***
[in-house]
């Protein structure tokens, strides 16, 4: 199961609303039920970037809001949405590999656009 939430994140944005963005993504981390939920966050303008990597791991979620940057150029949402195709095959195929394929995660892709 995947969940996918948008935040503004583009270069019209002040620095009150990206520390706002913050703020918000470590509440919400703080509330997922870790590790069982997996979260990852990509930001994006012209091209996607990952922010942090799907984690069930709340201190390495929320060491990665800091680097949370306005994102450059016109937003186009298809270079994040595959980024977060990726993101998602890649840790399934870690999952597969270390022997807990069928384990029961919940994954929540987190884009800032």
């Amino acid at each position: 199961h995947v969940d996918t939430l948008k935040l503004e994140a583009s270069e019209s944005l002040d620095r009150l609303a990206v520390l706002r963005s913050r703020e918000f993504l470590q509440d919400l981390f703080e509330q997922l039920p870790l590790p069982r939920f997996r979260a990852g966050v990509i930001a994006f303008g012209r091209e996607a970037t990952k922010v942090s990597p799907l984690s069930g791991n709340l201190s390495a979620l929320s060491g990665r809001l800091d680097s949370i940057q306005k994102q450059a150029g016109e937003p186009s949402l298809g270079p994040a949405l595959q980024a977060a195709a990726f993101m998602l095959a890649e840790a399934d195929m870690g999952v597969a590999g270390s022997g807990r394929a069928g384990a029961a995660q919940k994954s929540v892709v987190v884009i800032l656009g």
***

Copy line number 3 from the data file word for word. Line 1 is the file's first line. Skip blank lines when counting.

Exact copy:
């Amino acid at each position: 199961h995947v969940d996918t939430l948008k935040l503004e994140a583009s270069e019209s944005l002040d620095r009150l609303a990206v520390l706002r963005s913050r703020e918000f993504l470590q509440d919400l981390f703080e509330q997922l039920p870790l590790p069982r939920f997996r979260a990852g966050v990509i930001a994006f303008g012209r091209e996607a970037t990952k922010v942090s990597p799907l984690s069930g791991n709340l201190s390495a979620l929320s060491g990665r809001l800091d680097s949370i940057q306005k994102q450059a150029g016109e937003p186009s949402l298809g270079p994040a949405l595959q980024a977060a195709a990726f993101m998602l095959a890649e840790a399934d195929m870690g999952v597969a590999g270390s022997g807990r394929a069928g384990a029961a995660q919940k994954s929540v892709v987190v884009i800032l656009g």